One way to isolate CO2 from the calcination process is to heat the limestone through a wall so that emissions from heating are separated from those from the limestone. The emissions from limestone are nearly pure and don’t require much further processing, reducing the cost. Such projects are ongoing.
An additional option is building heavy industries in clusters to allow heat, materials and infrastructure for making and storing hydrogen, as well as collecting and disposing of waste CO2, to be shared. Such clusters are already being developed.
7. Store CO2 in concrete
Cement and concrete both absorb CO2 from the air. In theory, roughly half of the CO2 emissions from cement manufacturing could be re-absorbed, but the concrete particles would have to be ground up to make them smaller so that CO2 can diffuse in better. That’s expensive, and requires energy.
The researchers urge caution with this approach to avoid disincentivising CCS and more traceable means of reducing cement’s carbon footprint.
8. Recycle steel
Steel can be efficiently recycled, and one-quarter of steel production today is based on recycled scrap. Globally, recycling steel is expected to double by 2050, reducing emissions by 20–25% from today. However, it is not currently possible to recycle steel endlessly because undesirable compounds, like copper, build up. Their accrual can be slowed by better sorting scrap and by re-designing products so that copper is easier to remove.
9. Subsidise changes
Together, the potential of these eight steps is vast, but the approaches can be expensive. The researchers say these economic hurdles must be overcome if low-carbon industries are to reach the scale of production needed to reach net zero.
Scaling up facilities like hydrogen-only DRI plants for steel and CCS facilities for cement is expensive and financially risky, and low-carbon products lack competitive advantage and markets. Developing countries, where most construction is happening, need technology to be shared as well as mechanisms to lessen financial risks.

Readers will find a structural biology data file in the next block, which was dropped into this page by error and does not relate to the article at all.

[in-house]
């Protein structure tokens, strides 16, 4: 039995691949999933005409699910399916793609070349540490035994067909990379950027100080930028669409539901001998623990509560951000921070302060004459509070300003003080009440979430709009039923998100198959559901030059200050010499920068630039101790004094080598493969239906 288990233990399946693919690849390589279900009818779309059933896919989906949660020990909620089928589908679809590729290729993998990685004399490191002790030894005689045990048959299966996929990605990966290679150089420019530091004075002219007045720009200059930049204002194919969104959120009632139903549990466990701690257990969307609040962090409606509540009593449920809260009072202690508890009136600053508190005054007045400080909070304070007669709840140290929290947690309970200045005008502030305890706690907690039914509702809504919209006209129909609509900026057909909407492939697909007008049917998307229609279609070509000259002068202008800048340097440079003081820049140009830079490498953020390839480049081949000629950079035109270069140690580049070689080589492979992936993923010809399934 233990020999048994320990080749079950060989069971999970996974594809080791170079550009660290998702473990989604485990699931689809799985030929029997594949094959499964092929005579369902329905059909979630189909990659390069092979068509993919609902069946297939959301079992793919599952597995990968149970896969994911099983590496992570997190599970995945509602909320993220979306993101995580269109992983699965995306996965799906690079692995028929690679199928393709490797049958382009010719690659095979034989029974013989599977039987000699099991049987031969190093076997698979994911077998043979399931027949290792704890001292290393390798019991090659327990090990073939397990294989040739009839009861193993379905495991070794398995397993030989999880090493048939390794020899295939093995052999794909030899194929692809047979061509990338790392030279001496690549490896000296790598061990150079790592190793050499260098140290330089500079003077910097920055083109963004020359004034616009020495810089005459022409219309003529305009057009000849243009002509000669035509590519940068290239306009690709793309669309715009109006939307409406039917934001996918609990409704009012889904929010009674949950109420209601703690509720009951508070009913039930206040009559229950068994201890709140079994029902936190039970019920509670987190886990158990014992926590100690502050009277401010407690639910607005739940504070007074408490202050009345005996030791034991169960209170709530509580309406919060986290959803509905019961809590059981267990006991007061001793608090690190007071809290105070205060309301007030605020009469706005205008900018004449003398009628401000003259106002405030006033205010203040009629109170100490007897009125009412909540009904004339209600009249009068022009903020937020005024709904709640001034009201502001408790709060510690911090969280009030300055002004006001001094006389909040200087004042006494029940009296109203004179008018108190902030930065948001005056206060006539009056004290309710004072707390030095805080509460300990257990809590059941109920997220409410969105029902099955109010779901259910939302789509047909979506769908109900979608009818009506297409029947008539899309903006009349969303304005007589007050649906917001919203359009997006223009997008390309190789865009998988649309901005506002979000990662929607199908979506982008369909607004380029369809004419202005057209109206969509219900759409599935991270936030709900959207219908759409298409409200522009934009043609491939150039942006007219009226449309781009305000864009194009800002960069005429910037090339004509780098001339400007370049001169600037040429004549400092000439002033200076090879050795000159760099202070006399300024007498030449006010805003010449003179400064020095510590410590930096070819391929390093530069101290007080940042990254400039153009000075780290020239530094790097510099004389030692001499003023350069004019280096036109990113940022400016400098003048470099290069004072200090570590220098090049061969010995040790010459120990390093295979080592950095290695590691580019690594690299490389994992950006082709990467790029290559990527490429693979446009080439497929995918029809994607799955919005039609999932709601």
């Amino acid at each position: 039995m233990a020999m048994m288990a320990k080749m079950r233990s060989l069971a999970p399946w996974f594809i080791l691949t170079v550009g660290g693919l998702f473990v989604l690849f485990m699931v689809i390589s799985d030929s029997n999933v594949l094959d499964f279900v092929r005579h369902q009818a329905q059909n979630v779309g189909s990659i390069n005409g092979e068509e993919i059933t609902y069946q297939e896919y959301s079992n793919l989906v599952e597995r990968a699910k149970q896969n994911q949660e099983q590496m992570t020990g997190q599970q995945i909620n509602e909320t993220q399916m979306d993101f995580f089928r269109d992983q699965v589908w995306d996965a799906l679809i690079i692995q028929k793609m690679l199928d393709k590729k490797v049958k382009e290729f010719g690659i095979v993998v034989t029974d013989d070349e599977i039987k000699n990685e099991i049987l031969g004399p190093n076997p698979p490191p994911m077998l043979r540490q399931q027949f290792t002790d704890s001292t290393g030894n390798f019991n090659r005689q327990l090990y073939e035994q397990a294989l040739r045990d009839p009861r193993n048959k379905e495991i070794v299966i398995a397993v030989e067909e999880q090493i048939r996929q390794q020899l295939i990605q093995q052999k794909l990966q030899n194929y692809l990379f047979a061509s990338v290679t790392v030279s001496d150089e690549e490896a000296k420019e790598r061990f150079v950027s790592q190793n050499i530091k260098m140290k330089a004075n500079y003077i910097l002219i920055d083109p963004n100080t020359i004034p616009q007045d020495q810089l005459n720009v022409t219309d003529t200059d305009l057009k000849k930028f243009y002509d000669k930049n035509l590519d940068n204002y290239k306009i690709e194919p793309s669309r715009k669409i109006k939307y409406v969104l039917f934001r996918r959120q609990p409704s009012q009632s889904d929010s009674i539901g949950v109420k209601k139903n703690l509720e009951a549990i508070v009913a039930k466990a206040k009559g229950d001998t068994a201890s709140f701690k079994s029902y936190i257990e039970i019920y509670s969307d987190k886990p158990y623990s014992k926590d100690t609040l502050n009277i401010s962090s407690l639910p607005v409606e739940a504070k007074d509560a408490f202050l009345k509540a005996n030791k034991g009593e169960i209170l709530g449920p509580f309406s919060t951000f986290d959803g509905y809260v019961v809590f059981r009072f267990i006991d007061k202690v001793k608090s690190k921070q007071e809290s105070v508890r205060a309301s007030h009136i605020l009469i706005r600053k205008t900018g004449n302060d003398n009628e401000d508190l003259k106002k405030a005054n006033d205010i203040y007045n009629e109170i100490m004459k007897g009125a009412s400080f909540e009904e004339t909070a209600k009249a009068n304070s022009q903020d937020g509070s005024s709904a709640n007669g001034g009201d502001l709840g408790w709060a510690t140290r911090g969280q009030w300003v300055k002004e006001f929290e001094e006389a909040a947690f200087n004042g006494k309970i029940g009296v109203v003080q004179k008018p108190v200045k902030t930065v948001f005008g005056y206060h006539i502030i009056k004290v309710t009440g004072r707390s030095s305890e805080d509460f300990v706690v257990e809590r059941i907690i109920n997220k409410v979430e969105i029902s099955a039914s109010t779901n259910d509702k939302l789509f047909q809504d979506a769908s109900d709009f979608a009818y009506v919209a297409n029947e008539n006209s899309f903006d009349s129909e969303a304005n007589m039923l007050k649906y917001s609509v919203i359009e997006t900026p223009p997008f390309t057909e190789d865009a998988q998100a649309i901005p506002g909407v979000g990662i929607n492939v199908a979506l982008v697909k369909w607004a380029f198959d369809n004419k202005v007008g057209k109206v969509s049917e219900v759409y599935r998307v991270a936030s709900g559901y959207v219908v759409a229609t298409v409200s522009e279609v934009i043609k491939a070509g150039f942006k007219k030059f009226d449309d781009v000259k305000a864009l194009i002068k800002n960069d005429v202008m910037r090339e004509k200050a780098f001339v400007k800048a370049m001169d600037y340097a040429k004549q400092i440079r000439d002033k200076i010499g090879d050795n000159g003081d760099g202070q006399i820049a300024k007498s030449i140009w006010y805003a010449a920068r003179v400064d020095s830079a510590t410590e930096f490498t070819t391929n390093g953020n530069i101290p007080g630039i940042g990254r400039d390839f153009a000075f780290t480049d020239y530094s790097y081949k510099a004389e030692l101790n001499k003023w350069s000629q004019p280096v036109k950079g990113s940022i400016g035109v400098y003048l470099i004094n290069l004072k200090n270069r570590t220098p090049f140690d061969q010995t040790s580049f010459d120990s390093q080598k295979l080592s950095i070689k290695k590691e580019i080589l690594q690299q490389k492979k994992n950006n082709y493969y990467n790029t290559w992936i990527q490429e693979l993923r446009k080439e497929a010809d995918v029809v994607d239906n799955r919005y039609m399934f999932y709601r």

Conditional, scaled government subsidies — similar to feed-in tariffs, which incentivise investment in wind and solar technologies — would be more effective. These subsidies would need to match the losses felt by producers: for the EU, the researchers estimate that could cost up to $200 billion over 10 years.
Co-author Dr Justin Driver of Imperial’s Department of Chemical Engineering said: “To address the billions of tonnes of CO2 released each year, steel manufacturing processes need a rethink, and cement’s biggest gains will require CCS. With careful redesign, both industries will be massive contributors in our race to net zero.”
This story was adapted from a comment in Nature. Read the full report:
“Cement and steel — nine steps to net zero” by Paul Fennell, Justin Driver, Christopher Bataille and Steven J. Davis. Published 23 March 2022 in Nature.
'Decarbonizing a skyscraper' infographic: © Nature
Article text (excluding photos or graphics) © Imperial College London.
Photos and graphics subject to third party copyright used with permission or © Imperial College London.